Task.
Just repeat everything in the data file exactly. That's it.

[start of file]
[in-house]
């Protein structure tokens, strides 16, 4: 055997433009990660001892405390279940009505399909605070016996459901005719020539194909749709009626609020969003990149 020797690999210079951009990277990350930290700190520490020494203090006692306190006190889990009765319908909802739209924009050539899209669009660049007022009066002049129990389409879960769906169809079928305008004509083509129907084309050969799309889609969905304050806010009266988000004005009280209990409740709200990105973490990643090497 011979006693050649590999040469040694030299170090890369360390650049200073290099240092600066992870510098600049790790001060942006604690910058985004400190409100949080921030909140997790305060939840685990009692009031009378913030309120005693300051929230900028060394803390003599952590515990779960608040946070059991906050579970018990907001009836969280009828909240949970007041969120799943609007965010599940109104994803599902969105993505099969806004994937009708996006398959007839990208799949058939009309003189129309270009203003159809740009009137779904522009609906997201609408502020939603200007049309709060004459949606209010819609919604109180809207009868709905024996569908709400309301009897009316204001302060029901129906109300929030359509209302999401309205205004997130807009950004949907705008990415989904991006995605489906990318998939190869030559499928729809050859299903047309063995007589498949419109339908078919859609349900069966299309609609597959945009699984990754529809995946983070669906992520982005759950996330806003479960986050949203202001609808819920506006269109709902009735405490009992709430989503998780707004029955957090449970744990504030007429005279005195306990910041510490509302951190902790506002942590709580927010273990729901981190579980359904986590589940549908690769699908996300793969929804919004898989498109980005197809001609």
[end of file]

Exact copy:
[in-house]
């Protein structure tokens, strides 16, 4: 055997433009990660001892405390279940009505399909605070016996459901005719020539194909749709009626609020969003990149 020797690999210079951009990277990350930290700190520490020494203090006692306190006190889990009765319908909802739209924009050539899209669009660049007022009066002049129990389409879960769906169809079928305008004509083509129907084309050969799309889609969905304050806010009266988000004005009280209990409740709200990105973490990643090497 011979006693050649590999040469040694030299170090890369360390650049200073290099240092600066992870510098600049790790001060942006604690910058985004400190409100949080921030909140997790305060939840685990009692009031009378913030309120005693300051929230900028060394803390003599952590515990779960608040946070059991906050579970018990907001009836969280009828909240949970007041969120799943609007965010599940109104994803599902969105993505099969806004994937009708996006398959007839990208799949058939009309003189129309270009203003159809740009009137779904522009609906997201609408502020939603200007049309709060004459949606209010819609919604109180809207009868709905024996569908709400309301009897009316204001302060029901129906109300929030359509209302999401309205205004997130807009950004949907705008990415989904991006995605489906990318998939190869030559499928729809050859299903047309063995007589498949419109339908078919859609349900069966299309609609597959945009699984990754529809995946983070669906992520982005759950996330806003479960986050949203202001609808819920506006269109709902009735405490009992709430989503998780707004029955957090449970744990504030007429005279005195306990910041510490509302951190902790506002942590709580927010273990729901981190579980359904986590589940549908690769699908996300793969929804919004898989498109980005197809001609």